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                      THE CGC COMMUNICATOR
                            
                            CGC #496
 
                   Saturday,  January 19, 2002
                           
                 Robert F. Gonsett, W6VR, Editor
                              
     Copyright 2002, Communications General Corporation (CGC)

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  SPECIAL EDITION

  This Special Edition of the CGC Communicator is to reproduce
a few long-form letters on XM Satellite Radio, and other matters.

  Next week, we will return to our short-form format.  All Letters
to the Editor must consist of nine short lines of text, or less,
to be considered for publication.  The subject title and author's
name are not part of the nine line count.  This letter, for
example, consists of nine short lines.

  While long letters are always welcome for extraordinary events 
(like XM), the short-form format is still what we are all about.

  Thanks, Editor


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                      JOB & EQUIPMENT SHOPPE
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  LOOKING FOR AN OPPORTUNITY - LOS ANGELES AREA

  Experienced network engineer looking for a permanent
position.  Heavy experience in computer networks (engineering,
management, admin and support) in MSDOS, Win31/95/98/ME/NT/
2000 and many PC applications.  Network environments included
10/100/gigabit ethernet, fractional and full T1, T3, ISDN, OC3
through OC12, in single-building, multi-building and multi-site 
(WAN) environments plus wireless networks using 802.11b equipment
from Milan, Linksys and others.  

  Have setup point-to-point 10mb and 45mb inter-building
wireless links using laser-based and microwave radio-based
equipment.  Familiar with category 3, 5 and higher cabling, 66,
110 and BIX termination systems, DSX patch panels, single and
multimode fiber.  Experienced with telephone systems from POTS
to 1A2 to EKS to PBX plus ISDN BRI and PRI.  Proven track record
of developing new skills rapidly.  Hands-on type, as opposed to
a 3-piece-suit sit-behind-a-desk type.  FCC licensed in both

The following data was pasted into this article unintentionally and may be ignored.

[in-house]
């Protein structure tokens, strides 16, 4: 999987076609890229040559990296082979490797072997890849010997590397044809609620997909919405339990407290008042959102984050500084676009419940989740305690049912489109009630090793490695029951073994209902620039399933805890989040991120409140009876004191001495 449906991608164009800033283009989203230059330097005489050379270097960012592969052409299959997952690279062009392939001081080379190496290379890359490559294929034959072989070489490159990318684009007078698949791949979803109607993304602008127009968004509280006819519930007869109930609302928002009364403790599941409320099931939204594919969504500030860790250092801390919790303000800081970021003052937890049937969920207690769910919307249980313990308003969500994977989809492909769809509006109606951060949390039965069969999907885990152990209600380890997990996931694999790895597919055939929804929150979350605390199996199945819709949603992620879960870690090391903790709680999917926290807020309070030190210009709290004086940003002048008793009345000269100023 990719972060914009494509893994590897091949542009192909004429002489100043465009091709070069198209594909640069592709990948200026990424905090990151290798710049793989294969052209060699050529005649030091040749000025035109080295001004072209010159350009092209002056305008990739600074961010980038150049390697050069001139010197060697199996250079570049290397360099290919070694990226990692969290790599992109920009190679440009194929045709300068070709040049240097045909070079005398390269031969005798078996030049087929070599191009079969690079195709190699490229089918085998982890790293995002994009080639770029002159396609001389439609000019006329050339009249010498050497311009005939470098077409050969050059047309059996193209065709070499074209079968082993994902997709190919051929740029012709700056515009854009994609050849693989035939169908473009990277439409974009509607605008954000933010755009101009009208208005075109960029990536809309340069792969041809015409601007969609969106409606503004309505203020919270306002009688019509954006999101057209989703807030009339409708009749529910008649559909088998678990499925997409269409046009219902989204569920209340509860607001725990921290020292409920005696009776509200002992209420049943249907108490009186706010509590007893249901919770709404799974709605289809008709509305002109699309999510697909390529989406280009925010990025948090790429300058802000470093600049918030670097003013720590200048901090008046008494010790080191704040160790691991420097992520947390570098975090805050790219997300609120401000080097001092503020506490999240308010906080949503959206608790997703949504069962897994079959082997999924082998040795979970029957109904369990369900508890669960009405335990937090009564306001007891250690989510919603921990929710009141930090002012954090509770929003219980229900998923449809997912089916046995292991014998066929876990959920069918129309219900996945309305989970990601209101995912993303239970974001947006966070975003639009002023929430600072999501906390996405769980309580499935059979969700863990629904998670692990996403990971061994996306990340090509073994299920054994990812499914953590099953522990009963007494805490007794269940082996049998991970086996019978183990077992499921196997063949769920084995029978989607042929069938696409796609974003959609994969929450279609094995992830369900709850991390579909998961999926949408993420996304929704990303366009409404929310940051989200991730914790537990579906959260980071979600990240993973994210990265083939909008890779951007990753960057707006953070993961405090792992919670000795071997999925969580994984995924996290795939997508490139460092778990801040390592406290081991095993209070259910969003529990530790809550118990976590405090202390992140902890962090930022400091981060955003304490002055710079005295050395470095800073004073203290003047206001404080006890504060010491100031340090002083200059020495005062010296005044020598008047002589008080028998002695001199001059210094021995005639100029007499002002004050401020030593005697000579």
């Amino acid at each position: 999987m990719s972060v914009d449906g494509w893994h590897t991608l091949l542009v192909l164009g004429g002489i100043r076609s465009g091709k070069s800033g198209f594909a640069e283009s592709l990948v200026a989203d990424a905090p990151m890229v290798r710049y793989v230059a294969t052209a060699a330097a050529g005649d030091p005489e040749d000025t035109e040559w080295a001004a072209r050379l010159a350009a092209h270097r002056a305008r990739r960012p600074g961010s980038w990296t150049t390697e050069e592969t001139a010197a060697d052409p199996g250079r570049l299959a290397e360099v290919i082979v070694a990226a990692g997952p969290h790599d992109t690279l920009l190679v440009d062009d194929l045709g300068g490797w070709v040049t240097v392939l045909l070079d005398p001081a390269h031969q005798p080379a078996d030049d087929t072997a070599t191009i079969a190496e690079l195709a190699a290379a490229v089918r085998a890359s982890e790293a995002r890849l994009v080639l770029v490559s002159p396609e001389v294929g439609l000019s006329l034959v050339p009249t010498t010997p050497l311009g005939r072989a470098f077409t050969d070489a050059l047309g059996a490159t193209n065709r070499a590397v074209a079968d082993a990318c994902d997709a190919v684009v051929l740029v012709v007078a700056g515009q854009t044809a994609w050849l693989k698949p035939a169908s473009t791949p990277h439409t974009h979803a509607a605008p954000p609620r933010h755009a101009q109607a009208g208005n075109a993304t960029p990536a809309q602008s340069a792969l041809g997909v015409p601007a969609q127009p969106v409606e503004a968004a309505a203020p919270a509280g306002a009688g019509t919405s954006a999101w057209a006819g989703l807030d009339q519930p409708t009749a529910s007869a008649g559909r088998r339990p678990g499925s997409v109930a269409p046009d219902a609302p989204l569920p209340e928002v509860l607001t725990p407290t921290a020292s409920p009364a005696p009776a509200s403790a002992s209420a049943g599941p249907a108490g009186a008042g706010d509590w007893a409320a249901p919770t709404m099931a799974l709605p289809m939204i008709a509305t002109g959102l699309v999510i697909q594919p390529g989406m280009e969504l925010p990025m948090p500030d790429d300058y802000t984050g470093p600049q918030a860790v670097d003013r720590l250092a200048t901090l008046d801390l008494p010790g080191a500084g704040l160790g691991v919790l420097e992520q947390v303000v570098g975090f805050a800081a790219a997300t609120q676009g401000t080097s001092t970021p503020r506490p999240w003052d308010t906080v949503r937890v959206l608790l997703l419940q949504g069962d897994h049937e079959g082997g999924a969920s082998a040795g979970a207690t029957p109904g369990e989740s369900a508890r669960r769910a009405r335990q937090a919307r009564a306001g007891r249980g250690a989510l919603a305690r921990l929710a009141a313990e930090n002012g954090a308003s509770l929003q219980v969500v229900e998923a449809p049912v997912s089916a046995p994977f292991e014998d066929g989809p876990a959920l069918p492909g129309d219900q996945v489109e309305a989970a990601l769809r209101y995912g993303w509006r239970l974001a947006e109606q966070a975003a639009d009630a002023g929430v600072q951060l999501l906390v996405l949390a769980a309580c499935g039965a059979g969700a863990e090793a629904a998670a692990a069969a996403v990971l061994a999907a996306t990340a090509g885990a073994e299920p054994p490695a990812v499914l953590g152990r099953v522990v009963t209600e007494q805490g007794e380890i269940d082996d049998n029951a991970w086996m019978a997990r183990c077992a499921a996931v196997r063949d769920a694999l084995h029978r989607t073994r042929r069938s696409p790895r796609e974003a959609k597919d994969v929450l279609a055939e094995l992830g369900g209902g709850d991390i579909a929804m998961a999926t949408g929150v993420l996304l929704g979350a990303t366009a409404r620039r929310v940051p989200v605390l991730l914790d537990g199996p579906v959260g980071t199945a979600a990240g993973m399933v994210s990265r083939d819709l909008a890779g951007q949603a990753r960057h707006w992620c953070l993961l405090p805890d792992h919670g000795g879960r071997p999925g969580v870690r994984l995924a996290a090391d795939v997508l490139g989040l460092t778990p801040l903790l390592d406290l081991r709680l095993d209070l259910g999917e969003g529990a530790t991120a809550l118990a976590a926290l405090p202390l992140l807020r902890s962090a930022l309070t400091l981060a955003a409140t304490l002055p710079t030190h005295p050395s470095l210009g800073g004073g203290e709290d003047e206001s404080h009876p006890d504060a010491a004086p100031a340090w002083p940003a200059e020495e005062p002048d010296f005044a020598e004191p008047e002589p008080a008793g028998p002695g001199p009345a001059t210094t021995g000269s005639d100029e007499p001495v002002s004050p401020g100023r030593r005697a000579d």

commercial (GROL) and amateur radio for over 15 years.

  (If you are interested in this individual, please copy
this announcement, identify yourself and your station/company
affiliation and send an e-mail to rgonsett@connectnet.com
- your message will be forwarded pronto.)

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  HELP NEEDED WITH MICROMAX CART MACHINES

  This is for any radio station engineers who may be able
to help me in my time of need.  KFWB-980 is in dire need of
parts for Micromax reproducers.  If any of you have any parts
for these machines, especially pinch rollers, ceramic capstan
shafts and drive belts, please let me know.  Also, if you have
any of these cart machines and would like to dispose of them,
please let me know.

  Harris, who bought PRE (Pacific Recorders & Engineering),
no longer supports these machines.

  Romie Jagminas, rjagminas@kfwb.com


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           LETTERS TO THE EDITOR    (NINE LINE LIMIT)
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  XM COMMENT #6

  The XM sound, while certainly not "CD Quality", is 100% better
than FM Stereo.

  True, some songs on some channels do sound mangled, but is
this due to entry-level people adjusting incorrectly, poor
dynamic processing, concatenation, an inherent flaw in the 
system [or sub-standard source material]?  Not that it matters.  
Overall, the sound is quite acceptable to the end user for casual 
listening.

  In fact, many people report a very satisfying listening
experience and I (and others) have noticed that the coding seems